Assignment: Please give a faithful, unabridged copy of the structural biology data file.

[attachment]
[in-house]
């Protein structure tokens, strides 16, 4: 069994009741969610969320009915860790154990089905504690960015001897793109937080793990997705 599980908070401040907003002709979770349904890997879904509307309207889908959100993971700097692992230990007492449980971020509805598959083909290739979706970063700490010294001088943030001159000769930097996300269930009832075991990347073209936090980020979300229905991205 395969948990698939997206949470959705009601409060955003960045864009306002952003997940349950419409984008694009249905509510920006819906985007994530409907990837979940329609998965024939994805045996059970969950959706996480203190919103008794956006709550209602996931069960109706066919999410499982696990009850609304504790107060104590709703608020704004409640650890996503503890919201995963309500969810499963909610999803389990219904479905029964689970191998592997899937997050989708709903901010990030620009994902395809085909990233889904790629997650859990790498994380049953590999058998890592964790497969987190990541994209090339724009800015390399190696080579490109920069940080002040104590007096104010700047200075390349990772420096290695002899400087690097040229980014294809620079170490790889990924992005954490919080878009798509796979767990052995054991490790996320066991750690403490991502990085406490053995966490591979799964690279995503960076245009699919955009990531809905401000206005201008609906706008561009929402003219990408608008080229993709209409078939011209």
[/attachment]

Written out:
[in-house]
């Protein structure tokens, strides 16, 4: 069994009741969610969320009915860790154990089905504690960015001897793109937080793990997705 599980908070401040907003002709979770349904890997879904509307309207889908959100993971700097692992230990007492449980971020509805598959083909290739979706970063700490010294001088943030001159000769930097996300269930009832075991990347073209936090980020979300229905991205 395969948990698939997206949470959705009601409060955003960045864009306002952003997940349950419409984008694009249905509510920006819906985007994530409907990837979940329609998965024939994805045996059970969950959706996480203190919103008794956006709550209602996931069960109706066919999410499982696990009850609304504790107060104590709703608020704004409640650890996503503890919201995963309500969810499963909610999803389990219904479905029964689970191998592997899937997050989708709903901010990030620009994902395809085909990233889904790629997650859990790498994380049953590999058998890592964790497969987190990541994209090339724009800015390399190696080579490109920069940080002040104590007096104010700047200075390349990772420096290695002899400087690097040229980014294809620079170490790889990924992005954490919080878009798509796979767990052995054991490790996320066991750690403490991502990085406490053995966490591979799964690279995503960076245009699919955009990531809905401000206005201008609906706008561009929402003219990408608008080229993709209409078939011209």